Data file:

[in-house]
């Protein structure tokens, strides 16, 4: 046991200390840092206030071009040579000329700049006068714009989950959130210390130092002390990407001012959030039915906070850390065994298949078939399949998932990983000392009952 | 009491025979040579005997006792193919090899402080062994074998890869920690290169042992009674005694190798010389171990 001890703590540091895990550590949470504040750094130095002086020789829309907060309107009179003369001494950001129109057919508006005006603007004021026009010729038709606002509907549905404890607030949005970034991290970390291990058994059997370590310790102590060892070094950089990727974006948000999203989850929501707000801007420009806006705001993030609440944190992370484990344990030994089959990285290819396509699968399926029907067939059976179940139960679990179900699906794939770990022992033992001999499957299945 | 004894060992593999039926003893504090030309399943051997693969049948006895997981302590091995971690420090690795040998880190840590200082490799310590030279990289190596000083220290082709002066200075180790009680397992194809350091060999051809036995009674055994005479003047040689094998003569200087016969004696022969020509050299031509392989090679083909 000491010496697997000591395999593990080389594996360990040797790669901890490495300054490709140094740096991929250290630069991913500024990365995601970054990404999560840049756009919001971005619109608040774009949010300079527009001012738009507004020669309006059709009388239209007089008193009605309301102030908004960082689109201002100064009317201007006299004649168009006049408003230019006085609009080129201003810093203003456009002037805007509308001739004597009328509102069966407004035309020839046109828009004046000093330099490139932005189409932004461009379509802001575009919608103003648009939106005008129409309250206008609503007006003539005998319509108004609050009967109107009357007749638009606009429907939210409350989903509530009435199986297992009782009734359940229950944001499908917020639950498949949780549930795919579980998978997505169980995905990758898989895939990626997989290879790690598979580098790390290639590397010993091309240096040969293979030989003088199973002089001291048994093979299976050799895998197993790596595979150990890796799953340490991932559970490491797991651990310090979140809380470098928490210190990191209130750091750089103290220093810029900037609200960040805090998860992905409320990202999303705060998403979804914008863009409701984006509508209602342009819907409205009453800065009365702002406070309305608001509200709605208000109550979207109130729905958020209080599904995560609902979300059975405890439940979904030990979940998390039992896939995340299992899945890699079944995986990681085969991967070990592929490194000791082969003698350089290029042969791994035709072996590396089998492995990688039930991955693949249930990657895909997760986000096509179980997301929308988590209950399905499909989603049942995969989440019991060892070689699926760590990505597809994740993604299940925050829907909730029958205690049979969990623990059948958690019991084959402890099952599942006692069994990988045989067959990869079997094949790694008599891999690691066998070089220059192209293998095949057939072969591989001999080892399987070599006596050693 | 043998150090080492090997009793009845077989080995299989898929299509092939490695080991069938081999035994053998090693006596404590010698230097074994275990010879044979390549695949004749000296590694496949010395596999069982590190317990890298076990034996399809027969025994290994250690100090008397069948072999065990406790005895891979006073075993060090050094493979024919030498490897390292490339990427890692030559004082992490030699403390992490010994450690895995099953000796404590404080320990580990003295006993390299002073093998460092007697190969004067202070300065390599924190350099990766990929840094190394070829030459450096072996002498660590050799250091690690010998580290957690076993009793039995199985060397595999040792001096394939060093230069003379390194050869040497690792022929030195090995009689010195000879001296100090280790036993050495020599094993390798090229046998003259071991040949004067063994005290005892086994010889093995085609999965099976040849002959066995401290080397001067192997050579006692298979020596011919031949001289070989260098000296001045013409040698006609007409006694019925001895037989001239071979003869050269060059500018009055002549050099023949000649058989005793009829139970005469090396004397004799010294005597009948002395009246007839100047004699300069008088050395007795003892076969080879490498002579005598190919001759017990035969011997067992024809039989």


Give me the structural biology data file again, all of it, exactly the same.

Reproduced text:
[in-house]
């Protein structure tokens, strides 16, 4: 046991200390840092206030071009040579000329700049006068714009989950959130210390130092002390990407001012959030039915906070850390065994298949078939399949998932990983000392009952 | 009491025979040579005997006792193919090899402080062994074998890869920690290169042992009674005694190798010389171990 001890703590540091895990550590949470504040750094130095002086020789829309907060309107009179003369001494950001129109057919508006005006603007004021026009010729038709606002509907549905404890607030949005970034991290970390291990058994059997370590310790102590060892070094950089990727974006948000999203989850929501707000801007420009806006705001993030609440944190992370484990344990030994089959990285290819396509699968399926029907067939059976179940139960679990179900699906794939770990022992033992001999499957299945 | 004894060992593999039926003893504090030309399943051997693969049948006895997981302590091995971690420090690795040998880190840590200082490799310590030279990289190596000083220290082709002066200075180790009680397992194809350091060999051809036995009674055994005479003047040689094998003569200087016969004696022969020509050299031509392989090679083909 000491010496697997000591395999593990080389594996360990040797790669901890490495300054490709140094740096991929250290630069991913500024990365995601970054990404999560840049756009919001971005619109608040774009949010300079527009001012738009507004020669309006059709009388239209007089008193009605309301102030908004960082689109201002100064009317201007006299004649168009006049408003230019006085609009080129201003810093203003456009002037805007509308001739004597009328509102069966407004035309020839046109828009004046000093330099490139932005189409932004461009379509802001575009919608103003648009939106005008129409309250206008609503007006003539005998319509108004609050009967109107009357007749638009606009429907939210409350989903509530009435199986297992009782009734359940229950944001499908917020639950498949949780549930795919579980998978997505169980995905990758898989895939990626997989290879790690598979580098790390290639590397010993091309240096040969293979030989003088199973002089001291048994093979299976050799895998197993790596595979150990890796799953340490991932559970490491797991651990310090979140809380470098928490210190990191209130750091750089103290220093810029900037609200960040805090998860992905409320990202999303705060998403979804914008863009409701984006509508209602342009819907409205009453800065009365702002406070309305608001509200709605208000109550979207109130729905958020209080599904995560609902979300059975405890439940979904030990979940998390039992896939995340299992899945890699079944995986990681085969991967070990592929490194000791082969003698350089290029042969791994035709072996590396089998492995990688039930991955693949249930990657895909997760986000096509179980997301929308988590209950399905499909989603049942995969989440019991060892070689699926760590990505597809994740993604299940925050829907909730029958205690049979969990623990059948958690019991084959402890099952599942006692069994990988045989067959990869079997094949790694008599891999690691066998070089220059192209293998095949057939072969591989001999080892399987070599006596050693 | 043998150090080492090997009793009845077989080995299989898929299509092939490695080991069938081999035994053998090693006596404590010698230097074994275990010879044979390549695949004749000296590694496949010395596999069982590190317990890298076990034996399809027969025994290994250690100090008397069948072999065990406790005895891979006073075993060090050094493979024919030498490897390292490339990427890692030559004082992490030699403390992490010994450690895995099953000796404590404080320990580990003295006993390299002073093998460092007697190969004067202070300065390599924190350099990766990929840094190394070829030459450096072996002498660590050799250091690690010998580290957690076993009793039995199985060397595999040792001096394939060093230069003379390194050869040497690792022929030195090995009689010195000879001296100090280790036993050495020599094993390798090229046998003259071991040949004067063994005290005892086994010889093995085609999965099976040849002959066995401290080397001067192997050579006692298979020596011919031949001289070989260098000296001045013409040698006609007409006694019925001895037989001239071979003869050269060059500018009055002549050099023949000649058989005793009829139970005469090396004397004799010294005597009948002395009246007839100047004699300069008088050395007795003892076969080879490498002579005598190919001759017990035969011997067992024809039989």